Prof. Mehta said that “in 1950, India’s Constitution gave India a new identity in old civilization forming itself on the basis of a new social contract.   The Preamble to the Indian Constitution, which many citizens have been reading over the course of the last year, is an extraordinary spare  and elegant Preamble and you know what makes it spare and elegant is the fact that it does not burden citizens with either God, history or identity. Its pulsating heart and unredeemed promise is liberty, equality, fraternity and justice.  Unlike the Preambles of many Constitutions that will begin with reference to God, that will begin with reference to a particular historical identity, burdening you with the weight of the past, Our Constitution was meant to set us free. This is not because God is not important or may not be important for people; this is not because we don’t have identities; this is not because we don’t have a rich and deep history, but the Constitution’s beauty was to say – new India is free to imagine God, history and identity in whichever way it chooses. It actually took these things so seriously that in a sense it guaranteed all the freedoms that made the imagining of these identities possible. Like a little stroth, the Preamble lets you concentrate on the basics, liberty for what, equality of what and fraternity between who –  the three basic questions of constitutionalism – and it says that the answer to any one of these questions depends on the answer to the others.   One concept, liberty cannot be operational without equality and neither can be operational without fraternity.  The other thing you might notice about the Constitution and I think something a person like Dr. Amitabh Chowdhury would have genuinely cared about is that apart from references to justice and the unity of the Nation, the references in the Preamble are all to the dignity of the individual. This is in very radical idea in the Indian context.  Our discourse on communal solidarity in these troubled times often invokes the idea of solidarity between groups across different identity – religious, caste or so forth. But the Preamble to the Indian Constitution was referring to something more radical, the unity of a Nation is not simply the solidarity of groups – it is based on a real and much deeper unity that is possible only when the dignity of every single individual is assured.  The preamble was saying to us, if you honour the freedom and dignity of every individual, the Nation has nothing to fear – automatically it becomes united. So the Preamble to our Constitution was a charter of liberation centered on the dignity of the individual.  It envisaged a unity but it was not the unity of sameness  – it was the unity of something more difficult – it was the unity of reciprocity that we care for each other – not that we are the same of honouring as it were our mutual obligations to each other not collapsing us into the same identity.  And it is this project, I would like to humbly submit, that is all but collapsing before our eyes.   Why do I say this?  Again to put the matter a little bit bluntly  – these are important matters one can be graceful about them but when important matters are at stake, perhaps one can take a few liberties and be a little graceless.  India is fast moving towards becoming a Hindu majoritarian nation. This claim, you might say, of an ethnocracy is being inscribed in our politics in more ways than one can list”.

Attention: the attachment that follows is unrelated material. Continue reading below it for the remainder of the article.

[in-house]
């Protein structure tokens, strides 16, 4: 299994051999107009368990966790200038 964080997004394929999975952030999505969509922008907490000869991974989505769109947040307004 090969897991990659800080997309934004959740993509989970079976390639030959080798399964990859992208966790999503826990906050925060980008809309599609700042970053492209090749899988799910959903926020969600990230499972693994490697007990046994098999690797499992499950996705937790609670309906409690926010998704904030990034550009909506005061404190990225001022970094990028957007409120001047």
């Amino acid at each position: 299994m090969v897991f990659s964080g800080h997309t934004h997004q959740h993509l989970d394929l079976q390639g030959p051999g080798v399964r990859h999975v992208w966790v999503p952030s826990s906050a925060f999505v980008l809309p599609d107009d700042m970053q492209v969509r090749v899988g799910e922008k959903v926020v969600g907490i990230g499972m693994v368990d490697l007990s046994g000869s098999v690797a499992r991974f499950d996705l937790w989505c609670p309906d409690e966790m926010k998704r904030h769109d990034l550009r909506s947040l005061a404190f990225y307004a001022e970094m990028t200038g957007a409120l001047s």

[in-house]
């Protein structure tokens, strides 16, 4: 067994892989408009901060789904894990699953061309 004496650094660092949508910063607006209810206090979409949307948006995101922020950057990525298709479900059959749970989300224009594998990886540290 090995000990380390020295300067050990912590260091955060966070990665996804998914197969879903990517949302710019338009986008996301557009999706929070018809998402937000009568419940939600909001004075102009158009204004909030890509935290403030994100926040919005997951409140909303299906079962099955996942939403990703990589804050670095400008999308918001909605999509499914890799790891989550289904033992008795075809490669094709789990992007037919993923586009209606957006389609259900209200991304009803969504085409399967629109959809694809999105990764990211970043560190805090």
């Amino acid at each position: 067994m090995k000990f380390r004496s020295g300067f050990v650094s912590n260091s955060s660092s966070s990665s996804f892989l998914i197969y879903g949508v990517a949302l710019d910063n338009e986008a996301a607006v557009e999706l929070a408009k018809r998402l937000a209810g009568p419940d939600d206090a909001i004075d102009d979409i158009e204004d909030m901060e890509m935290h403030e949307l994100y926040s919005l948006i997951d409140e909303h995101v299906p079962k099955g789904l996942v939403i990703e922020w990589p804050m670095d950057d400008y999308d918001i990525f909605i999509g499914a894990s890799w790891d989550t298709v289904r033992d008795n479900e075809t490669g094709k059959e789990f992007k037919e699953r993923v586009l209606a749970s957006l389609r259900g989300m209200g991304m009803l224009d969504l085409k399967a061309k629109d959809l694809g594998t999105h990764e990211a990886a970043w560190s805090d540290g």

Prof Mehta during the course of his Lecture stated that “The identity of the Nation is being defined in Hindu terms – Jawahar Lal Nehru remembered and defined India as a palimpsest on which every civilization has written its history.  India is a Hindu country, Muslim country, Christian Parsi country, Sikh country;  India is an Asian power; the Indian Constitution represents the best of the European enlightenment.  Its greatness – what made it an extraordinarily unique political experiment in the world  was the fact that it took everything in the world and made it its own.  This idea of India as a palimpsest – no longer commands political credibility, instead of this palimpsest  in which the whole world can find its place.  We talk of Vasudev Kutumbakam a lot but India was actually the Vasudev Kutumbakam in that literal sense.   The one nation in the world on whom every civilization, in a sense,  had inscribed its mark. This is no longer a source of pride for us – this is a source of embarrassment – this is a source of fear – this is a source of conflict”.